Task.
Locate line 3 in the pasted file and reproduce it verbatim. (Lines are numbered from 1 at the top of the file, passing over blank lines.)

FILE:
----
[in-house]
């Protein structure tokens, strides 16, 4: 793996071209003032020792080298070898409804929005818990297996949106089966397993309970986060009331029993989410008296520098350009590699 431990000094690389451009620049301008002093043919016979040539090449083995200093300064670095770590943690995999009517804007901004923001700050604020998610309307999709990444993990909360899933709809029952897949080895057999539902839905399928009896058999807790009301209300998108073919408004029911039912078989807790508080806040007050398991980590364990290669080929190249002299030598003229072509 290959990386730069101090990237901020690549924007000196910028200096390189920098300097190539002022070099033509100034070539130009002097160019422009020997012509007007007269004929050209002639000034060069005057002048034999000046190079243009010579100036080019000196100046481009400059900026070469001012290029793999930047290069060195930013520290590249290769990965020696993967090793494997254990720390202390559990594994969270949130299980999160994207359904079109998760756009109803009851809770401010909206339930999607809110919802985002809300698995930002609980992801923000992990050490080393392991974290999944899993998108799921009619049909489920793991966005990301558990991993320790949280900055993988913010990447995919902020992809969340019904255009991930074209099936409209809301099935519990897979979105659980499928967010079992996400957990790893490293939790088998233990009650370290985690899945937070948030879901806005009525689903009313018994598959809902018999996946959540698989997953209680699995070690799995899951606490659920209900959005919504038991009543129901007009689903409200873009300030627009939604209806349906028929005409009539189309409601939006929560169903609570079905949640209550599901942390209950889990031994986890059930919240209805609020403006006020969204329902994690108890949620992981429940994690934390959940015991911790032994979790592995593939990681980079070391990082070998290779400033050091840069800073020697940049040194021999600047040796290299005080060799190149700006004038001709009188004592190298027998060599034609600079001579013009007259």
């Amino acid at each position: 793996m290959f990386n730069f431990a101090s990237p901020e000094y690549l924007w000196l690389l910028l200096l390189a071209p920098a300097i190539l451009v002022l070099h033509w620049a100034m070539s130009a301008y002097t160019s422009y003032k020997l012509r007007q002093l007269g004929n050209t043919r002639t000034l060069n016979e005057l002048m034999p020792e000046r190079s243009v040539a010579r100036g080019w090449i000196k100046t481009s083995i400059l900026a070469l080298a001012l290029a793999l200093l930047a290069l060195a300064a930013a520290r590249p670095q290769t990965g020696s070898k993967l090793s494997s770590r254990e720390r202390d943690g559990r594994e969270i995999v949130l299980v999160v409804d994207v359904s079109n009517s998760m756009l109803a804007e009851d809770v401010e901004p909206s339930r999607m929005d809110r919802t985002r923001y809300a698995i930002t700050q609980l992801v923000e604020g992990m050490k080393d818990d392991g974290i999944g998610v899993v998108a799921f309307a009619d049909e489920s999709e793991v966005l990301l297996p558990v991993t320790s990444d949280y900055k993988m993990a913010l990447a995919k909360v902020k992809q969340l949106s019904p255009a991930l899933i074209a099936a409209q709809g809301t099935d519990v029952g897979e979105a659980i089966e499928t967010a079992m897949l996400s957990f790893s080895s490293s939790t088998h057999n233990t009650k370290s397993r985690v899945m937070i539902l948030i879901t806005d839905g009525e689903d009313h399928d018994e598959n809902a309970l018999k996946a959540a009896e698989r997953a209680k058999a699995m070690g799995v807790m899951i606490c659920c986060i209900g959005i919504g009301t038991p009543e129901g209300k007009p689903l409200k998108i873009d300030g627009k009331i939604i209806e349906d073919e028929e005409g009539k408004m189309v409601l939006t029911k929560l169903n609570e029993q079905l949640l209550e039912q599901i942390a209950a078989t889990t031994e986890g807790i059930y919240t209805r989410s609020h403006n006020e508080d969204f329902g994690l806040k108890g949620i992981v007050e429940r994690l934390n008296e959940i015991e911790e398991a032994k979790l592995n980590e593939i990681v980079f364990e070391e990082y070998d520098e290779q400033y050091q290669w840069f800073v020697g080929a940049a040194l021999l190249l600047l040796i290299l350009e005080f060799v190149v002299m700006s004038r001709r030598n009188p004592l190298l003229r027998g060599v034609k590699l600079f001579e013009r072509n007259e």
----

């Amino acid at each position: 793996m290959f990386n730069f431990a101090s990237p901020e000094y690549l924007w000196l690389l910028l200096l390189a071209p920098a300097i190539l451009v002022l070099h033509w620049a100034m070539s130009a301008y002097t160019s422009y003032k020997l012509r007007q002093l007269g004929n050209t043919r002639t000034l060069n016979e005057l002048m034999p020792e000046r190079s243009v040539a010579r100036g080019w090449i000196k100046t481009s083995i400059l900026a070469l080298a001012l290029a793999l200093l930047a290069l060195a300064a930013a520290r590249p670095q290769t990965g020696s070898k993967l090793s494997s770590r254990e720390r202390d943690g559990r594994e969270i995999v949130l299980v999160v409804d994207v359904s079109n009517s998760m756009l109803a804007e009851d809770v401010e901004p909206s339930r999607m929005d809110r919802t985002r923001y809300a698995i930002t700050q609980l992801v923000e604020g992990m050490k080393d818990d392991g974290i999944g998610v899993v998108a799921f309307a009619d049909e489920s999709e793991v966005l990301l297996p558990v991993t320790s990444d949280y900055k993988m993990a913010l990447a995919k909360v902020k992809q969340l949106s019904p255009a991930l899933i074209a099936a409209q709809g809301t099935d519990v029952g897979e979105a659980i089966e499928t967010a079992m897949l996400s957990f790893s080895s490293s939790t088998h057999n233990t009650k370290s397993r985690v899945m937070i539902l948030i879901t806005d839905g009525e689903d009313h399928d018994e598959n809902a309970l018999k996946a959540a009896e698989r997953a209680k058999a699995m070690g799995v807790m899951i606490c659920c986060i209900g959005i919504g009301t038991p009543e129901g209300k007009p689903l409200k998108i873009d300030g627009k009331i939604i209806e349906d073919e028929e005409g009539k408004m189309v409601l939006t029911k929560l169903n609570e029993q079905l949640l209550e039912q599901i942390a209950a078989t889990t031994e986890g807790i059930y919240t209805r989410s609020h403006n006020e508080d969204f329902g994690l806040k108890g949620i992981v007050e429940r994690l934390n008296e959940i015991e911790e398991a032994k979790l592995n980590e593939i990681v980079f364990e070391e990082y070998d520098e290779q400033y050091q290669w840069f800073v020697g080929a940049a040194l021999l190249l600047l040796i290299l350009e005080f060799v190149v002299m700006s004038r001709r030598n009188p004592l190298l003229r027998g060599v034609k590699l600079f001579e013009r072509n007259e």